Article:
Complex Regional Pain Syndrome (CRPS)

Complex regional pain syndrome (CRPS/Causalgia) is a syndrome that usually develops due to an injury or illness that disrupts the normal function of the peripheral and central nervous systems. Complex regional pain syndrome can be associated with loss of motor and sensory function. The pain experienced by patients with this syndrome is significantly more extreme than the severity of the injury or circumstance that caused it. The symptoms are localized in one region of the body; however, they may gradually progress to other body areas. This condition is also called reflex sympathetic dystrophy or causalgia.

Complex regional pain syndrome is thought to be the result of disproportional responses in the central and peripheral nervous system as a result of tissue damage. It is characterized as chronic pain, skin abnormalities, muscular atrophy, and other symptoms.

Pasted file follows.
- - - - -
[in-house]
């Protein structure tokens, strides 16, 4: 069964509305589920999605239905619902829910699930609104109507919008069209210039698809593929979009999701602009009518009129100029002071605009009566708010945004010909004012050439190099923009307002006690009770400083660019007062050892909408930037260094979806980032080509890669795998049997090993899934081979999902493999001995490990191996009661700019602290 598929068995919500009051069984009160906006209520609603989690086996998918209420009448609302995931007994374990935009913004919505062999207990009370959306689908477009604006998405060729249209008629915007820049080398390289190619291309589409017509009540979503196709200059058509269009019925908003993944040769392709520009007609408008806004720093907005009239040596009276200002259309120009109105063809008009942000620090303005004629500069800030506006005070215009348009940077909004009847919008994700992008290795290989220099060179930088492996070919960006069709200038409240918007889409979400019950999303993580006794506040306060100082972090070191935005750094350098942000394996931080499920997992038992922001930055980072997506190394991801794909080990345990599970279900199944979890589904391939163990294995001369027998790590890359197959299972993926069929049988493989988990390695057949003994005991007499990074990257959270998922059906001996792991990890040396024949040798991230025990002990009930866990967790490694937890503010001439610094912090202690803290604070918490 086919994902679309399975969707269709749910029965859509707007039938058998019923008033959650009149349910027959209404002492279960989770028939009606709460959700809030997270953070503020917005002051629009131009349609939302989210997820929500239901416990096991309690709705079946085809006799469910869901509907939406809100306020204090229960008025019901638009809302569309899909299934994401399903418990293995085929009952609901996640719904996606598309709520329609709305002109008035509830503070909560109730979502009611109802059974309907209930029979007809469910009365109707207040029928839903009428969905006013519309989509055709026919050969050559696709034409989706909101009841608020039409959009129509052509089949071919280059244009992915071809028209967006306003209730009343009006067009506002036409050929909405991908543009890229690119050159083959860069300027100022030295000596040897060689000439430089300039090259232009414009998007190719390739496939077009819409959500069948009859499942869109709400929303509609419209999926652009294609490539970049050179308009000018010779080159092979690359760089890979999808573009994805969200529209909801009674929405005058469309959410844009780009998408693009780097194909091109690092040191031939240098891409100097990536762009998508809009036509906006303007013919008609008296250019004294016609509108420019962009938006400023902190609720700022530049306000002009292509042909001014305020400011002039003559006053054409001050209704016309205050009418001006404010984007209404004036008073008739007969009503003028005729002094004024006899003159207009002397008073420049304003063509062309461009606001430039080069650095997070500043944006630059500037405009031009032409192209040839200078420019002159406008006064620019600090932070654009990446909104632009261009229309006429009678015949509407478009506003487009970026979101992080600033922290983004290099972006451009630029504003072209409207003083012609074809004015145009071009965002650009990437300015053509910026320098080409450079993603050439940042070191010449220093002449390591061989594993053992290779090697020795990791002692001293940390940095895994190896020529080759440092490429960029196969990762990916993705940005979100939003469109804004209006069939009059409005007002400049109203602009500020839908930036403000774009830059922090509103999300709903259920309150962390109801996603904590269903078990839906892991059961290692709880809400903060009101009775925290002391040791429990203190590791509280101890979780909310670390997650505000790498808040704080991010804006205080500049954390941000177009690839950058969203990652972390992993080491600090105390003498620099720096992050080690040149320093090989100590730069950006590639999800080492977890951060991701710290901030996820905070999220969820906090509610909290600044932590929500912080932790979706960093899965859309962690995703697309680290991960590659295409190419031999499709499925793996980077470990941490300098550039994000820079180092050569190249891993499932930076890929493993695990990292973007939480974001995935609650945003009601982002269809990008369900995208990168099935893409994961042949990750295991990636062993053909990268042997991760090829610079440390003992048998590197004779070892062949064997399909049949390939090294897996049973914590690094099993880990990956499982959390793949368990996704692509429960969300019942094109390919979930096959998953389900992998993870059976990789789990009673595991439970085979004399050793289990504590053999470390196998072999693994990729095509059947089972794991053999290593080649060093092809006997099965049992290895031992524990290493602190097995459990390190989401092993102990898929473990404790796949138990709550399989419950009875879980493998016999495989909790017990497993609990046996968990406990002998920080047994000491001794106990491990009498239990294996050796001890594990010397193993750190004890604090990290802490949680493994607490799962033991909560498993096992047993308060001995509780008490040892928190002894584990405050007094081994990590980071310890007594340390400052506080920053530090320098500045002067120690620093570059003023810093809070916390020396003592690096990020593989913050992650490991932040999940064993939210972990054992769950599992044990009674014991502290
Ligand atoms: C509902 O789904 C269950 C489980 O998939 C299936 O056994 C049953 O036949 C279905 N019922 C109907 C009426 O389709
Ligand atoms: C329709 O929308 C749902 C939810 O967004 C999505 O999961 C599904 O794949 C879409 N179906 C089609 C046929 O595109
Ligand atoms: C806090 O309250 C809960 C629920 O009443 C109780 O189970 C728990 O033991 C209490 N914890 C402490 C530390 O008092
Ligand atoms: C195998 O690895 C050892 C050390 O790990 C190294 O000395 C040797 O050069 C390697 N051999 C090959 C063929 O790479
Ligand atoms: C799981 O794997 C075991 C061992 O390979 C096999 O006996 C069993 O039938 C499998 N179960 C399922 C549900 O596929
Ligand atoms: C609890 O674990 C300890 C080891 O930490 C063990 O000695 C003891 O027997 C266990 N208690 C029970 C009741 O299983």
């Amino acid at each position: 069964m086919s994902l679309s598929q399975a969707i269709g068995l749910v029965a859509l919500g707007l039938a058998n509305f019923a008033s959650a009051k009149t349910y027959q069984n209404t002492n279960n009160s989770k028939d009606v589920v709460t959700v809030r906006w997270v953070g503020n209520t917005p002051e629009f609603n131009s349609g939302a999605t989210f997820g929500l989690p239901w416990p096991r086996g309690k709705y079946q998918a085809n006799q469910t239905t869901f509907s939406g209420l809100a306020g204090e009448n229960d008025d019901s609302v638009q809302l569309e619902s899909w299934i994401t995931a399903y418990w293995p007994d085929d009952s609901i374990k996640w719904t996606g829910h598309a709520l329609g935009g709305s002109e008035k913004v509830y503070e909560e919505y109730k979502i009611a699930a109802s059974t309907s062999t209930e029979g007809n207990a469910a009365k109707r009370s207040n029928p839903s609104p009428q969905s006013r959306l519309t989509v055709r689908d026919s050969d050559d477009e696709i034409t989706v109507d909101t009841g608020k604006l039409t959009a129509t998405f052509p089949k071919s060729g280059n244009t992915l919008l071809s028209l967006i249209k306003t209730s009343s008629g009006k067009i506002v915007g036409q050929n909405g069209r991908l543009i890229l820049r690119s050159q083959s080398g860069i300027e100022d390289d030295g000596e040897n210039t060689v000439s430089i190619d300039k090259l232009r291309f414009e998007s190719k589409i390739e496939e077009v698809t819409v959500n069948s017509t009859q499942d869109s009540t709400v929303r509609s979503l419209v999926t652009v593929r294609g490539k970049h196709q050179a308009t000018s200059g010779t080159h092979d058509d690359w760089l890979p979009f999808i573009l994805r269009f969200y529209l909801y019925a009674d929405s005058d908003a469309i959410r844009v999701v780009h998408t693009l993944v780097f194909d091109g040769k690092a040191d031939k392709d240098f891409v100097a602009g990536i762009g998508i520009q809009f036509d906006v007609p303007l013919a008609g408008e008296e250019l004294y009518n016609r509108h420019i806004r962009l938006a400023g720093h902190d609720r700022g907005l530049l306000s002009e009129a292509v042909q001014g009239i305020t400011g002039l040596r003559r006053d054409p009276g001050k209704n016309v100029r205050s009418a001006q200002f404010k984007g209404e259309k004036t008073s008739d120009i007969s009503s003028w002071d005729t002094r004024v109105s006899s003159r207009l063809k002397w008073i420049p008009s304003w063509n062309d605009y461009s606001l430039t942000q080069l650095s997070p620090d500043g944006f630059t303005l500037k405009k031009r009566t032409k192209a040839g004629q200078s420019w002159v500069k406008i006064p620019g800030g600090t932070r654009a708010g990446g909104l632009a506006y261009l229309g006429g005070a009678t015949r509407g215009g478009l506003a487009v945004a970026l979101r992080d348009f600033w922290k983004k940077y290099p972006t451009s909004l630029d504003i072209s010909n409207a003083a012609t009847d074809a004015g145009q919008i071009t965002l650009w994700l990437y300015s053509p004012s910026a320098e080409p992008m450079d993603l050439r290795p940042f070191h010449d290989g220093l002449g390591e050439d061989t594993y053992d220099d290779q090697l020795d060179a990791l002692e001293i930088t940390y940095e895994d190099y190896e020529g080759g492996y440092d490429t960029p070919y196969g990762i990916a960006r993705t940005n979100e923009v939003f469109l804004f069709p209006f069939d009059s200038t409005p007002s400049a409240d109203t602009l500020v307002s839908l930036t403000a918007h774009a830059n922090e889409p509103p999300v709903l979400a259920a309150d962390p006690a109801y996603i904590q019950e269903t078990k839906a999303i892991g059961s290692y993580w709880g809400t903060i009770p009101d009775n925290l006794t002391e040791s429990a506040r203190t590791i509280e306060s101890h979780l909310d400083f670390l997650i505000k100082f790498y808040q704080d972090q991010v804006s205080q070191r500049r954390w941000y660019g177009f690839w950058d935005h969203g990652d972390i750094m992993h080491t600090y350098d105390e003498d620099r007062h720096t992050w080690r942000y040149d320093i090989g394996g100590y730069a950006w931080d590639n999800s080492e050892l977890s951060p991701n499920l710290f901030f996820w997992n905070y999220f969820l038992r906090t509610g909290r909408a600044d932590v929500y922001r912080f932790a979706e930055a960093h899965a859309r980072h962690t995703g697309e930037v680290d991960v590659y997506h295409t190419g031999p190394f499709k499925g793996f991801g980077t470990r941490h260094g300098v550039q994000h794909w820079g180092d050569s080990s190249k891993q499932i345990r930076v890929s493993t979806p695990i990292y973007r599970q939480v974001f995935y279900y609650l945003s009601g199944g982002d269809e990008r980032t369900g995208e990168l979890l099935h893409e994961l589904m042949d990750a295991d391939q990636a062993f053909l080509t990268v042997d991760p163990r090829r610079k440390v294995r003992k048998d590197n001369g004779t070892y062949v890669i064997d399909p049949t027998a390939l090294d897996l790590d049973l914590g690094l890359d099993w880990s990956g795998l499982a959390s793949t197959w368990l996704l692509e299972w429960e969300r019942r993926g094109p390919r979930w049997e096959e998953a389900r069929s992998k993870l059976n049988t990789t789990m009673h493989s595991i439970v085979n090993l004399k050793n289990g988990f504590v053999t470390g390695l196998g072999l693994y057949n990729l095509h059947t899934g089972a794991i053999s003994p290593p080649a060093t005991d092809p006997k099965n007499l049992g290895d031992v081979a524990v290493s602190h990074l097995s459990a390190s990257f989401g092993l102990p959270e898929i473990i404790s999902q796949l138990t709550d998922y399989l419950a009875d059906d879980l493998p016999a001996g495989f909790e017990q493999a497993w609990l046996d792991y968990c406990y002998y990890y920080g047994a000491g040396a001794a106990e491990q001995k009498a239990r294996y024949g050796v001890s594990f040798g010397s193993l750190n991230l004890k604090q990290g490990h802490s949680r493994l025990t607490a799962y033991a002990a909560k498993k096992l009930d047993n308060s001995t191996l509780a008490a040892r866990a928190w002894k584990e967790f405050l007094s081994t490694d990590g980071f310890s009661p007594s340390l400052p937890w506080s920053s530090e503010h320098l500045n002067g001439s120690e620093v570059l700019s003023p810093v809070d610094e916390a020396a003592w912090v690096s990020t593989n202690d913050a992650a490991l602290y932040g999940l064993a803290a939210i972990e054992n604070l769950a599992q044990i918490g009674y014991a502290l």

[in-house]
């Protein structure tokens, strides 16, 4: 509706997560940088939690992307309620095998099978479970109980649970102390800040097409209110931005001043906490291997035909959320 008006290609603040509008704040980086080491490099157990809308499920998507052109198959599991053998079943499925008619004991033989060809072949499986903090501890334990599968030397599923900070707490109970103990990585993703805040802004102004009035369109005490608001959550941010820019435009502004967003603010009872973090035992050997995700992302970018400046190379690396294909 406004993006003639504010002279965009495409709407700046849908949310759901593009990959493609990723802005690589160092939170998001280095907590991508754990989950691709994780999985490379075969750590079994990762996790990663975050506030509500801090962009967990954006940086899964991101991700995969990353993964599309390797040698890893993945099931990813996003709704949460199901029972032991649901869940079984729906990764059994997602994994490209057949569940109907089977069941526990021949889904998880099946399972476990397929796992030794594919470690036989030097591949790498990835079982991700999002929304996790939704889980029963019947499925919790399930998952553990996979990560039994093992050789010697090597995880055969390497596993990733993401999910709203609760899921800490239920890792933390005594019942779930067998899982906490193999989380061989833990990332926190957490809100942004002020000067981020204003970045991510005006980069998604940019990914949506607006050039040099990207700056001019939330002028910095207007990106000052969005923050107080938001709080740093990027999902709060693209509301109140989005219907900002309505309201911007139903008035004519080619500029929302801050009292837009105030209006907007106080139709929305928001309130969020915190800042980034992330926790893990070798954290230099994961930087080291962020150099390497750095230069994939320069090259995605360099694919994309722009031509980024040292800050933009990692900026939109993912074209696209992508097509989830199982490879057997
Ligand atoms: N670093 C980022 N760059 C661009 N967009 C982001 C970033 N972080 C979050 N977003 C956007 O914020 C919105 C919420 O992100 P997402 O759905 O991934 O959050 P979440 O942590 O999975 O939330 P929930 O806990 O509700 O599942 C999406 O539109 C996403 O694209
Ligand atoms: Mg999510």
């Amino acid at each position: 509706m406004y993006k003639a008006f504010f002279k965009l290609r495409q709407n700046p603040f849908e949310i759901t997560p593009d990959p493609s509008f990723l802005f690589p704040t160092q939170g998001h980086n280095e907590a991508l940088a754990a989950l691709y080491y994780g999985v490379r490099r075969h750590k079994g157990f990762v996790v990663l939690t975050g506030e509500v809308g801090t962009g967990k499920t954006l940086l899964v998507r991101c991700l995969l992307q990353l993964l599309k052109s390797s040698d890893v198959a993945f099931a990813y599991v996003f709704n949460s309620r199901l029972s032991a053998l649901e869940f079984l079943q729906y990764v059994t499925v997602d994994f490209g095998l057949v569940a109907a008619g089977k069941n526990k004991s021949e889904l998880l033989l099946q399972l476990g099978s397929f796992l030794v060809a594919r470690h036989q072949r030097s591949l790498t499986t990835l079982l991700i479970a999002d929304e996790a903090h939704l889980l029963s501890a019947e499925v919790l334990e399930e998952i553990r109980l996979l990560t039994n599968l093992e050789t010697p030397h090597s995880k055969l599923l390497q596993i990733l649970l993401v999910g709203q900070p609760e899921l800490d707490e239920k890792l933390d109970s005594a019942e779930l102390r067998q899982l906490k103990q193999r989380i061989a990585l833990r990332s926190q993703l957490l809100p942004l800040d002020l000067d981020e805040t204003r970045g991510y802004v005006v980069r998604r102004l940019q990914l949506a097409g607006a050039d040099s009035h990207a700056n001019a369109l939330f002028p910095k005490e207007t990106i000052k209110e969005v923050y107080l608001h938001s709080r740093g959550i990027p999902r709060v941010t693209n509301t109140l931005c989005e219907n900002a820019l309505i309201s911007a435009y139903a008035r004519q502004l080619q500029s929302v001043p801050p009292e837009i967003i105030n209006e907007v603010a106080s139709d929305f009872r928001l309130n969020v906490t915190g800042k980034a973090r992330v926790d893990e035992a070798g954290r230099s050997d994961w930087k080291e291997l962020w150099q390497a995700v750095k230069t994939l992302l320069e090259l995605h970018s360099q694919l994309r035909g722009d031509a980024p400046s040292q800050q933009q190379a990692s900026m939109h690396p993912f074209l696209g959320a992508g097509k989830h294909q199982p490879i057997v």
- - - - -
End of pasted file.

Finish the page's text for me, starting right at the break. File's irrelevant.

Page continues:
Treatments that may manage complex regional pain syndrome include some medications, biofeedback training, or spinal cord stimulation. A discussion with your pain specialist about the nature of your pain and other symptoms will result in the best possible treatment plan for you.